Meet my cat Enoki. She’s a lynx point kitty living her best life in Portland, Oregon, where she was raised as an adventure cat that enjoys travel and outdoor adventures. I take her everywhere with me, on adventures ranging from cycling, cross-country skiing, canoeing, camping, and more; the activity that gets the most attention though, is paddle boarding.
I’m often asked if she enjoys paddling. Enoki is a curious kitty that is comfortable in a range of environments. She doesn’t always enjoy having a lot of people around and is generally happier paddling in smaller groups, but it will depend on her mood that day. (she’s gotten more comfortable being around a lot of people in the last year) While I wouldn’t say she loves water, (I’d argue she enjoys bike rides more) she doesn’t not enjoy it, she likes being with me and doing things. She can get bored and a bit bitey if she doesn’t get her fill of outdoor stimulation, so if the conditions are glassy, she will contently come along for the ride. One of my favorite things about taking her out on the water is how sweet she is to me on the board, (IE, not bitey, which is how she can be if she’s bored) and afterward. She loves to explore and sniff things along the beaches and islands we paddle to.
We’ve even been featured in the local paper in costume during the yearly “Witches on the Willamette” SUP event. And though I don’t think of myself as a competent cat trainer, I’ve spent a lot of time reading up on the subject and managed to normalize many experiences for her.
We often get a lot of questions about how we got our start, so here are a few tips that we’ve learned in our time paddling the local waterways.
You should be able to swim obviously, and comfortable on a paddleboard with a level of competency. If you fall in the water, can you get back on the board quickly? Before you add a potentially nervous passenger you should be confident in your own abilities, because if you’re nervous, that will affect your kitty and create a negative experience for him/her.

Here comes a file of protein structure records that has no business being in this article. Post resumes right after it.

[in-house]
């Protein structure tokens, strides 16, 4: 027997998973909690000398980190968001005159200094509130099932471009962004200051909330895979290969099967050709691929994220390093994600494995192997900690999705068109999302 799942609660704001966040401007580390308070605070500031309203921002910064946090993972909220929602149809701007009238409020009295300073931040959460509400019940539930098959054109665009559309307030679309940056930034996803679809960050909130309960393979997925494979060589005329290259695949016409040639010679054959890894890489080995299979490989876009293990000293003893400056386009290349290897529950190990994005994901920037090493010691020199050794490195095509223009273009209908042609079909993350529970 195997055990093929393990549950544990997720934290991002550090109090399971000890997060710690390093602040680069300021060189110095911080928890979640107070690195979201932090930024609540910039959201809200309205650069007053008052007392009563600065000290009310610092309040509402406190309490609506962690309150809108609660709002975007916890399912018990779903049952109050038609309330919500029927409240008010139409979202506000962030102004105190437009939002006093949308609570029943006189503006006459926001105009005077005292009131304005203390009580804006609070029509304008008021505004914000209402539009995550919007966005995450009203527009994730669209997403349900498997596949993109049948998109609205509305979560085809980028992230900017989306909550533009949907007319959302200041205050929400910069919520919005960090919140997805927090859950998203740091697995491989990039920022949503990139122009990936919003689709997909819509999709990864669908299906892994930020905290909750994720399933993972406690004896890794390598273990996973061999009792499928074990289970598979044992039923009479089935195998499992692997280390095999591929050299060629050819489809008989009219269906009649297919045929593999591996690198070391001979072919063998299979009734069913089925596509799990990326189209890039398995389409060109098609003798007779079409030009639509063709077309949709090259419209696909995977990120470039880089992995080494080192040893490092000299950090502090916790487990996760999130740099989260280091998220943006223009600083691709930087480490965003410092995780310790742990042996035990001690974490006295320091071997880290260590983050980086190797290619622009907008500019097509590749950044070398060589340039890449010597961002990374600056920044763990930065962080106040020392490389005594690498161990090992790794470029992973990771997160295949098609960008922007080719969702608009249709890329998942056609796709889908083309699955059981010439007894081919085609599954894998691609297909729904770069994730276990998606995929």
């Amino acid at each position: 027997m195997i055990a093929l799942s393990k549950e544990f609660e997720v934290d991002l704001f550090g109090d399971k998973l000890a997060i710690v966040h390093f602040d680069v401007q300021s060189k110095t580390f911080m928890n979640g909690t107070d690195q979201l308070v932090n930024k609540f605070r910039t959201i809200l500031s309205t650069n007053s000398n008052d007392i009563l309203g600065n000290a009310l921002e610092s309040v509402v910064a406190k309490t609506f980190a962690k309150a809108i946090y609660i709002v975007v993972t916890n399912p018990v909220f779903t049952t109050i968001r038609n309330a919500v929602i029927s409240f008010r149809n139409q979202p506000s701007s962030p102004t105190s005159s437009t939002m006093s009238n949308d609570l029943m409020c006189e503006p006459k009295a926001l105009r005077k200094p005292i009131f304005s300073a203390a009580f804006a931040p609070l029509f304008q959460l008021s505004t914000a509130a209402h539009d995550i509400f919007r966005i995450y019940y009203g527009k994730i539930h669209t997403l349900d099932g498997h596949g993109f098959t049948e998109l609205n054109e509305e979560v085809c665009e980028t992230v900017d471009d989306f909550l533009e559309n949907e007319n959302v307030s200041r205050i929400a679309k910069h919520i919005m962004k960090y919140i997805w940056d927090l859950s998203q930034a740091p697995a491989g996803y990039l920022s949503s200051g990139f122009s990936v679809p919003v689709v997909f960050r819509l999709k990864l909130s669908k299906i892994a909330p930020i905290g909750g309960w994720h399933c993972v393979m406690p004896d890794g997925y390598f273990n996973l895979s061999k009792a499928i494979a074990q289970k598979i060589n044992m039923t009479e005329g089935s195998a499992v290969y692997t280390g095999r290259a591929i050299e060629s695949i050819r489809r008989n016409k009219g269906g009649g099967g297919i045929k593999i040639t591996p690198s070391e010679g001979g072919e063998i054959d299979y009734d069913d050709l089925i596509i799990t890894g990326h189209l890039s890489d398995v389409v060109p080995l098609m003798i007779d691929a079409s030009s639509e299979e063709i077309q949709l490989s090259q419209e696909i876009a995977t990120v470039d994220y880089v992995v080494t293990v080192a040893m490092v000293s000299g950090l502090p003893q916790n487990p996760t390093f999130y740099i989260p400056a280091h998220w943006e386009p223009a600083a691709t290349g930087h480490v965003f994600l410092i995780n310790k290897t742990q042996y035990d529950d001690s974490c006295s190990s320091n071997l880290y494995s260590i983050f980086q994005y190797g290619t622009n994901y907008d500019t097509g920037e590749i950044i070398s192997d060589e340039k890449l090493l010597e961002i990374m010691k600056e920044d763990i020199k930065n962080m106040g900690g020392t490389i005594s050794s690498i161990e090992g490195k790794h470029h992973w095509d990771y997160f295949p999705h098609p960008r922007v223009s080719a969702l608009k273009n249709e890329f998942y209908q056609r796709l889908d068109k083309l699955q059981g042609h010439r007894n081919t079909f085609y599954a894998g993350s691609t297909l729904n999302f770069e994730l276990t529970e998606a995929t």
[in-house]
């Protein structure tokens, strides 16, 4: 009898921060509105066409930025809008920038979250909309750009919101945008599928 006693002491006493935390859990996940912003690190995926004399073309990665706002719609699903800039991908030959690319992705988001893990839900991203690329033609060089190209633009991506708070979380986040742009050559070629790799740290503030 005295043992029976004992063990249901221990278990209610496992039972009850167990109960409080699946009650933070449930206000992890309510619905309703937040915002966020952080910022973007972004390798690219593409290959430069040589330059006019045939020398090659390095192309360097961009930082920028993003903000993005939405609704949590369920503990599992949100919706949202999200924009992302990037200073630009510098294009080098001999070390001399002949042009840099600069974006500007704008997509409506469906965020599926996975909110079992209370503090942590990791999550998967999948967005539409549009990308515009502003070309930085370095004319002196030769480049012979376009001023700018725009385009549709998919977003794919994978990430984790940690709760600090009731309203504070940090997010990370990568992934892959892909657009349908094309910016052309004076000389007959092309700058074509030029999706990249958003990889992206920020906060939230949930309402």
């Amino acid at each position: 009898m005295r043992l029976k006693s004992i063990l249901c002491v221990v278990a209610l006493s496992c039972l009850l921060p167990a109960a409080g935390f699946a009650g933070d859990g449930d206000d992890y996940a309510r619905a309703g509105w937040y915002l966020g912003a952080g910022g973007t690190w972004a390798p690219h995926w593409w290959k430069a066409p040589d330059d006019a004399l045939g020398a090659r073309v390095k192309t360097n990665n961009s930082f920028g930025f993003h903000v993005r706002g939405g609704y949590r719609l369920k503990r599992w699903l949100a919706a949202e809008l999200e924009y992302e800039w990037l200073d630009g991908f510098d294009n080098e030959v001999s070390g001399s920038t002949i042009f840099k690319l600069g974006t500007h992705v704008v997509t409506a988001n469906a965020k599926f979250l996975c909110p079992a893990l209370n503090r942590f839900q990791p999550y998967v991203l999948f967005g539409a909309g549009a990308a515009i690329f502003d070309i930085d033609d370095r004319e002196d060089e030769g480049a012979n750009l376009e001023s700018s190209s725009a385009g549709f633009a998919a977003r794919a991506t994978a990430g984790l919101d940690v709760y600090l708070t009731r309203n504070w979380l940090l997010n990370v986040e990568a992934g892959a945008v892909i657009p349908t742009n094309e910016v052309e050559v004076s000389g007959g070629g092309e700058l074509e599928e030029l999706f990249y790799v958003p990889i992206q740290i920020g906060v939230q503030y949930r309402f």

Your kitty should already be accustomed to car rides – after all, unless you have a river or lakefront property, you’ll need to get there somehow!
Start with leash training
Before you take a cat out on a paddle board, they should already be accomplished adventure kitties, which means they should already be comfortable outside on walks and wearing harnesses. Getting them accustomed to a harness and starting the leash training is the first step.
Shoulder training is helpful
I’ve placed Enoki on my shoulder every morning since she was adopted at a young age, and she enjoys hanging out there with me as I make the morning coffee before we head over to give her food. Making that shoulder ride our daily routine paid off later when it came to bike riding; she’s comfortable balancing there for long periods of time. During the witch paddle last year, we paddled over 3 miles with her perched up high, which resulted in quite a few photo ops!
Enoki likes to be up high when there are dogs around; she knows my shoulder is her safe spot. Having a top or outer layer that provides traction is key for this; plus you’ll want protection from claws.
Invest in a cat backpack
The cat backpack is one of the easiest ways to get a kitty on the water as it serves as a safe space for them to observe the outside world.
I’ve been taking Enoki for hikes and bike rides using a cat backpack since she was a small ball of fur. It’s by far the easiest way to get kitties out and used to new sights, sounds, and smells. The hardest part was finding a pack that was suitable for adventuring. The model we settled on has an opening at the top that allows Enoki to climb out of it and serves as a platform for balancing.
On the water, it gives her a place to hide from the sun, and a secure location when there is too much going on around her. Remember, they’re covered with fur and get warm quickly, so having shade for them can improve their experience.
Enoki is fine once we’re on the water, but launching is the most challenging part of the experience. I’ve found that staging my board paddle and gear first is ideal, then I’ll go back and bring her down so I can focus my attention on her. Although she’s an accomplished adventure kitty, she still gets nervous doing things at times, and she needs love and reassurance so she feels safe. While I don’t always use the backpack, (I’d really like something a bit smaller and aerodynamic as I spend the most time on my racing SUP board) she really enjoys having her space on the board.
Acclimate them to water
If your cat hates water, getting them out on a paddle board could prove challenging. We take baths/showers at least once a month. We also did a lot of walks along rivers and streams as well as on docks so she was already used to being near water. Then it was just a matter of placing her on the board and an unstable surface.